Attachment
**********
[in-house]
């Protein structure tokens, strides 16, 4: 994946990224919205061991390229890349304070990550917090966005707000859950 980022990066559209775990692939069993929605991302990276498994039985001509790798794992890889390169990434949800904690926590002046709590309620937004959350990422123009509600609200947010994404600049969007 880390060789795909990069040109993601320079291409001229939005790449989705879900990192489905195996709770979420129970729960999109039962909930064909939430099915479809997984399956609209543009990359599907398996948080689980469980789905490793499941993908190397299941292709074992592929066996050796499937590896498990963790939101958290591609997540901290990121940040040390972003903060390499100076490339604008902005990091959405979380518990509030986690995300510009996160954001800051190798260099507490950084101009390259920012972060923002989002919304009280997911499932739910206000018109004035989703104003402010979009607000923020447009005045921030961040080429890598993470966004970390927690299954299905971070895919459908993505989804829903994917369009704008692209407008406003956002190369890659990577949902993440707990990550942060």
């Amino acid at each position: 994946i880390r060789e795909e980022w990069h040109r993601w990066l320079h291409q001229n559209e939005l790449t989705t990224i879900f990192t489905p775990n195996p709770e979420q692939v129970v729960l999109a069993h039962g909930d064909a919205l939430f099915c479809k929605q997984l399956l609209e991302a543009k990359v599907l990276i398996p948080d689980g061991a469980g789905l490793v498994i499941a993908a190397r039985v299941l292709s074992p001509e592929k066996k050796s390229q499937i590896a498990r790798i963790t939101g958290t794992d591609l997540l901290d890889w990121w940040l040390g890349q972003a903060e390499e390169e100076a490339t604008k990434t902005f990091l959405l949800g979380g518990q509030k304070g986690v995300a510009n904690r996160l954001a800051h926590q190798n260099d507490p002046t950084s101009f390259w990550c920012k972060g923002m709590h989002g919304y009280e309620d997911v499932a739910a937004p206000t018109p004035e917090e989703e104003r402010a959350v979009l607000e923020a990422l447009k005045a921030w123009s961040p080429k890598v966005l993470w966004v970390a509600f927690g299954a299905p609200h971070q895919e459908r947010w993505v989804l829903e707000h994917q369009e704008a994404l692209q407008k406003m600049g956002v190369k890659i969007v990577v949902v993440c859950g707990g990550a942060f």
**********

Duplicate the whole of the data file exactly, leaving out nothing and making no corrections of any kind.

[in-house]
């Protein structure tokens, strides 16, 4: 994946990224919205061991390229890349304070990550917090966005707000859950 980022990066559209775990692939069993929605991302990276498994039985001509790798794992890889390169990434949800904690926590002046709590309620937004959350990422123009509600609200947010994404600049969007 880390060789795909990069040109993601320079291409001229939005790449989705879900990192489905195996709770979420129970729960999109039962909930064909939430099915479809997984399956609209543009990359599907398996948080689980469980789905490793499941993908190397299941292709074992592929066996050796499937590896498990963790939101958290591609997540901290990121940040040390972003903060390499100076490339604008902005990091959405979380518990509030986690995300510009996160954001800051190798260099507490950084101009390259920012972060923002989002919304009280997911499932739910206000018109004035989703104003402010979009607000923020447009005045921030961040080429890598993470966004970390927690299954299905971070895919459908993505989804829903994917369009704008692209407008406003956002190369890659990577949902993440707990990550942060």
């Amino acid at each position: 994946i880390r060789e795909e980022w990069h040109r993601w990066l320079h291409q001229n559209e939005l790449t989705t990224i879900f990192t489905p775990n195996p709770e979420q692939v129970v729960l999109a069993h039962g909930d064909a919205l939430f099915c479809k929605q997984l399956l609209e991302a543009k990359v599907l990276i398996p948080d689980g061991a469980g789905l490793v498994i499941a993908a190397r039985v299941l292709s074992p001509e592929k066996k050796s390229q499937i590896a498990r790798i963790t939101g958290t794992d591609l997540l901290d890889w990121w940040l040390g890349q972003a903060e390499e390169e100076a490339t604008k990434t902005f990091l959405l949800g979380g518990q509030k304070g986690v995300a510009n904690r996160l954001a800051h926590q190798n260099d507490p002046t950084s101009f390259w990550c920012k972060g923002m709590h989002g919304y009280e309620d997911v499932a739910a937004p206000t018109p004035e917090e989703e104003r402010a959350v979009l607000e923020a990422l447009k005045a921030w123009s961040p080429k890598v966005l993470w966004v970390a509600f927690g299954a299905p609200h971070q895919e459908r947010w993505v989804l829903e707000h994917q369009e704008a994404l692209q407008k406003m600049g956002v190369k890659i969007v990577v949902v993440c859950g707990g990550a942060f």